Some features will inevitably increase the drain on the battery. That includes things like active noise cancelation or even listening at louder volumes on a more regular basis. It pays to look at what battery numbers are quoted when things like ANC are in use. Especially if you’re planning to use the headphones regularly with those features in use.
Another thing to look out for on true wireless earbuds is whether the case they’re sitting in can actually hold charge. It’s not always the case and means a stronger reliance on carrying the supplied charging cable instead of simply grabbing the case when you’re on the move and running low on battery.
6. Scope to customize sound
The go to sound profile on most workout headphones is to go big on power and bass, but if you’re more podcast or audiobook listener on runs as opposed to thumping drum and bass, then you’ll likely prefer to have the scope to tinker with things to better suit something less uptempo.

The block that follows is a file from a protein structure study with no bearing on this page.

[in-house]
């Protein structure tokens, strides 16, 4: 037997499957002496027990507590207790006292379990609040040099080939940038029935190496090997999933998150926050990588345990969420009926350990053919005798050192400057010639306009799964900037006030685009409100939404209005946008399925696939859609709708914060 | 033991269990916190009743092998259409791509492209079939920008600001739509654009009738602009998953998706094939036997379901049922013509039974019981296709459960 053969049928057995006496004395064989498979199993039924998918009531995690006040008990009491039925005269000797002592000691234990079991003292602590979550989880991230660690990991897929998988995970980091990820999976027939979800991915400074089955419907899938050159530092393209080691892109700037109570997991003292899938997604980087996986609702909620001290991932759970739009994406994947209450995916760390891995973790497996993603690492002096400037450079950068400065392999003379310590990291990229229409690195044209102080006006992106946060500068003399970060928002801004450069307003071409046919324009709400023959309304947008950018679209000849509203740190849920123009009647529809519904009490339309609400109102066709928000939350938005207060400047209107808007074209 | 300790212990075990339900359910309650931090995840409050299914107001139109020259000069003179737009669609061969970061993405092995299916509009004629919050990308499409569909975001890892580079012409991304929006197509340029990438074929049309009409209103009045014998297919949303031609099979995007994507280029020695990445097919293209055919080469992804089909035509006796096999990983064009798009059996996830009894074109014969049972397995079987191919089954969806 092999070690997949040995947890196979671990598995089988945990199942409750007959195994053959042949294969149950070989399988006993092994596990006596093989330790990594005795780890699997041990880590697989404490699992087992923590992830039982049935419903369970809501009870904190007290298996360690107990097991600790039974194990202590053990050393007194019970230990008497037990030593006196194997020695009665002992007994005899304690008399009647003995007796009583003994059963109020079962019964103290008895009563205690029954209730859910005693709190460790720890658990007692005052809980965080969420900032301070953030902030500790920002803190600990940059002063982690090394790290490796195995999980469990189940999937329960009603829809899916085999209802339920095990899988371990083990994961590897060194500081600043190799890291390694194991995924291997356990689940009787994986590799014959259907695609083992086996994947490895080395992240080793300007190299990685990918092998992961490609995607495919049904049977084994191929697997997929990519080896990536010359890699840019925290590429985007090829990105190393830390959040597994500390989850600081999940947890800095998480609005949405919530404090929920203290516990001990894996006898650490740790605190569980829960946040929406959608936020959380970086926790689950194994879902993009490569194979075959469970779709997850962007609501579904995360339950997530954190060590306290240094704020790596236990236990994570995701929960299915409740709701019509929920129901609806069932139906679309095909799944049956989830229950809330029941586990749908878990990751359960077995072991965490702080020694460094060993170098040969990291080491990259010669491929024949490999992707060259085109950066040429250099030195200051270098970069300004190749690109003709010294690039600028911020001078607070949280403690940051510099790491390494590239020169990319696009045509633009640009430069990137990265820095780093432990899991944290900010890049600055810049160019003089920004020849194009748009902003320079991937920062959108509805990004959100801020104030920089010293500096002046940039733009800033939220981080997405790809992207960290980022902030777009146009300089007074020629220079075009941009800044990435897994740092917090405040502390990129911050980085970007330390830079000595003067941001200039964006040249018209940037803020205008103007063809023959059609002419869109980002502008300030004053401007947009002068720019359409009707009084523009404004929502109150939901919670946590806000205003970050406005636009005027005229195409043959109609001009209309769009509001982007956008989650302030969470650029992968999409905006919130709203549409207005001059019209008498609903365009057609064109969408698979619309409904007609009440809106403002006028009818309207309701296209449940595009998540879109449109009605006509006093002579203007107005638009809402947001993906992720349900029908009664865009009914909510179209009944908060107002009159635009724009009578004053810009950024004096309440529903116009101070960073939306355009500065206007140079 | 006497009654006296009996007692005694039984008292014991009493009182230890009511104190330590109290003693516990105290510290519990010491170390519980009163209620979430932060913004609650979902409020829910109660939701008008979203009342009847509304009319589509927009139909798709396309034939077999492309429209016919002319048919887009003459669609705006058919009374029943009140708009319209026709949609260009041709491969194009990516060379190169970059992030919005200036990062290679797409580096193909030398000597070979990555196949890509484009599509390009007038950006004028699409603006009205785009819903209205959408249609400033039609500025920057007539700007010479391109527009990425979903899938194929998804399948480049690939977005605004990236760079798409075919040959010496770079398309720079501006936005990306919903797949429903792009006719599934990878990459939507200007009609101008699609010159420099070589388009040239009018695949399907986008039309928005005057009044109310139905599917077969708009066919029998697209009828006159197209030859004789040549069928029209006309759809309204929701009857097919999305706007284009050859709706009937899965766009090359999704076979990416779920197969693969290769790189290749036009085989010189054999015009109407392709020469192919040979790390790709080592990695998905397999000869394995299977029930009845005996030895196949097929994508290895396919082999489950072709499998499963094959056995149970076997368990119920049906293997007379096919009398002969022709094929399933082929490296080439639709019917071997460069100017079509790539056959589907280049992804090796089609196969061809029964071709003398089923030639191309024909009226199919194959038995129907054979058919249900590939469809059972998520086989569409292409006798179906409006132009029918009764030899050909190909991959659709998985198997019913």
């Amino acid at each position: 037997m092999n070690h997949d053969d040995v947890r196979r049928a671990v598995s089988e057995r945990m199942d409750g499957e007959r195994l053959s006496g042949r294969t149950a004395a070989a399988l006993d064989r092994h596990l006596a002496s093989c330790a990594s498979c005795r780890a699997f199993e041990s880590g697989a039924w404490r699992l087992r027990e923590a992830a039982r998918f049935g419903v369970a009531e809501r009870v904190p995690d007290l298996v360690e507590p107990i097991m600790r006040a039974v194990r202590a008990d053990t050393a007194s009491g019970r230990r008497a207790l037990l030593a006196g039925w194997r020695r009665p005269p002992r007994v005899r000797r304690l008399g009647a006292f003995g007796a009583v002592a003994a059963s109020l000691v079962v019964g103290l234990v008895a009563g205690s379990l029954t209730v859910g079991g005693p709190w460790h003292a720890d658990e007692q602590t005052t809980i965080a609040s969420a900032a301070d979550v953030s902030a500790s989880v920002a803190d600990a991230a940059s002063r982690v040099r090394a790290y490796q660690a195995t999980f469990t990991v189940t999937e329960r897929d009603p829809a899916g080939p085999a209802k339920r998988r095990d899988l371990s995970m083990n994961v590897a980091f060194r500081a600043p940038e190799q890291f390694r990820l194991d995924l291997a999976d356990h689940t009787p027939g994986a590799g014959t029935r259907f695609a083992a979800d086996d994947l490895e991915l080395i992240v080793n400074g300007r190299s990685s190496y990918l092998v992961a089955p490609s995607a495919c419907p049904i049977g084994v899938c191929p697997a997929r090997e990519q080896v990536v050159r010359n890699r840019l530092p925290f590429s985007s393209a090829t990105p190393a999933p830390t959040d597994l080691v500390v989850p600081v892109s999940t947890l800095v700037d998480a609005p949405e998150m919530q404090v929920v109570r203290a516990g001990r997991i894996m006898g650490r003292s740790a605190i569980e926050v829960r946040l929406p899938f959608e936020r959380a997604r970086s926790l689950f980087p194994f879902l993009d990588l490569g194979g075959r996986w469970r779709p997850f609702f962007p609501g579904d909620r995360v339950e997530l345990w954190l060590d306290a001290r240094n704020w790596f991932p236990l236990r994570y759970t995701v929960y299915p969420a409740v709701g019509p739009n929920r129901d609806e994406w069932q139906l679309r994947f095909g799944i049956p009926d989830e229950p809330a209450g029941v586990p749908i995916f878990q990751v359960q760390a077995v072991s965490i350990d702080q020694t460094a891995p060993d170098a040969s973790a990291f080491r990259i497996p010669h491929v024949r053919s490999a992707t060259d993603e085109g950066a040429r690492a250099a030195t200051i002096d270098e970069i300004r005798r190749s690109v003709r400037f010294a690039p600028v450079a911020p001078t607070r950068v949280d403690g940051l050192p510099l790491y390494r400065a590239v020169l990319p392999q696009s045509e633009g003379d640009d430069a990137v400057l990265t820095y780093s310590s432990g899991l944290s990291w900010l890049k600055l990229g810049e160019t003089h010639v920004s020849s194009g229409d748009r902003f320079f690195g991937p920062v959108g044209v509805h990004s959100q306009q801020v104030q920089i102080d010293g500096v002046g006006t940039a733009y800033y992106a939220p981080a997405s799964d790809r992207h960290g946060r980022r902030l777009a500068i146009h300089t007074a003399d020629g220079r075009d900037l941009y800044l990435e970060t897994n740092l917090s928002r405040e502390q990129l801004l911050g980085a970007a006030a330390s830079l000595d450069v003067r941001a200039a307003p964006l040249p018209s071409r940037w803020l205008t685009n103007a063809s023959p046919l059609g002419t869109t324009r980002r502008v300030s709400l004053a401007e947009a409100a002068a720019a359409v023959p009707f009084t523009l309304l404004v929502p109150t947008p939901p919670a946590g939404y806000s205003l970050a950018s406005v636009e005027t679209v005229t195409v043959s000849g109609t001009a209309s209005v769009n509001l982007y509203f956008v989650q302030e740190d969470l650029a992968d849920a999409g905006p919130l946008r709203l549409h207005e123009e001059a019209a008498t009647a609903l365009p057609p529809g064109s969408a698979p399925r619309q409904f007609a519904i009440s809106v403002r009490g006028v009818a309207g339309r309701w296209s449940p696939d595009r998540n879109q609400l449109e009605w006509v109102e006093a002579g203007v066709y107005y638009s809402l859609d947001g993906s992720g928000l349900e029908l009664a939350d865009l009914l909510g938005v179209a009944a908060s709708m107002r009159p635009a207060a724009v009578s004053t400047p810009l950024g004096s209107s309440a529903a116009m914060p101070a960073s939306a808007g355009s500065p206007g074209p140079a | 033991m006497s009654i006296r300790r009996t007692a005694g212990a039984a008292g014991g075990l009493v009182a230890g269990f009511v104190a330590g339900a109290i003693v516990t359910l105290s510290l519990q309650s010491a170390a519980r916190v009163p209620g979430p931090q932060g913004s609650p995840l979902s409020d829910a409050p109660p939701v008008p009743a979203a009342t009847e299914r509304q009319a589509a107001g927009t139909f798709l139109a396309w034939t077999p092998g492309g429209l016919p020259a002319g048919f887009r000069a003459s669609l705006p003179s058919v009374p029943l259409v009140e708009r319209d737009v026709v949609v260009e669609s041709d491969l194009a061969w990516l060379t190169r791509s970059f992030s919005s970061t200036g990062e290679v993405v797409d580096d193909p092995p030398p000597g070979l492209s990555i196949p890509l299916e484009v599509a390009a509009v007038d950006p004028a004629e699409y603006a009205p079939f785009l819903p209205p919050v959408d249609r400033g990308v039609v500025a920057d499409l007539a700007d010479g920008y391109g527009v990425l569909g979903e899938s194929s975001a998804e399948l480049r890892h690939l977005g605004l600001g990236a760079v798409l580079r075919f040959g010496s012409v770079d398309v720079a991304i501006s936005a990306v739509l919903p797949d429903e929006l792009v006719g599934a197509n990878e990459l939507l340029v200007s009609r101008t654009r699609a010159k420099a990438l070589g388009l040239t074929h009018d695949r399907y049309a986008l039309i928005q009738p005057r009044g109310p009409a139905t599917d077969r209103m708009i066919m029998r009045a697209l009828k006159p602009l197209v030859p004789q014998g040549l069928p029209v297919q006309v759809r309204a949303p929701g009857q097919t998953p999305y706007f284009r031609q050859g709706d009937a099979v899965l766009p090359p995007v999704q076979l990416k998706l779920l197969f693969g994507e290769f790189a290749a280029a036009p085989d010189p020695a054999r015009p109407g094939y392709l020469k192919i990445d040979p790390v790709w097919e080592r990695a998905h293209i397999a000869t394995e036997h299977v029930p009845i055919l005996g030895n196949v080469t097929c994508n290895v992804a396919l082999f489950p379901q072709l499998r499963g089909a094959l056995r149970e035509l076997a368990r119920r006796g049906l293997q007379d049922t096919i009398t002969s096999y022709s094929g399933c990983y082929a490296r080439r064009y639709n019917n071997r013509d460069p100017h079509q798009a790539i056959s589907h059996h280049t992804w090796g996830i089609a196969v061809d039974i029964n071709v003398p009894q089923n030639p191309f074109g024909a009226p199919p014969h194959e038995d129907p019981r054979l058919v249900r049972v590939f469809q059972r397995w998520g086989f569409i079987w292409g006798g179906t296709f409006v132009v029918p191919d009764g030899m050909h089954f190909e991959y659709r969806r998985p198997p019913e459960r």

There are plenty of headphones that now offer the ability to adjust sound, whether it’s done directly from the headphones or typically via a companion phone app. These EQ settings or different listening modes give you greater control on how much that bass dominates or whether you prefer a bigger emphasis on clarity and detail in audio.
If you’re not sure whether the headphones you’re looking at supports that ability to adjust sound profiles or you’d like to know what level of control you'll have, it’s always worth hunting out the app in the app store first to get a better idea just how much tinkering you can actually do.
And bear in mind that the best bone conduction headphones can't really do bass in the same way that 'normal' headphones can, so are generally better suited to audiobooks and podcasts – though you certainly can listen to music, as long as you accept that there'll be less thump.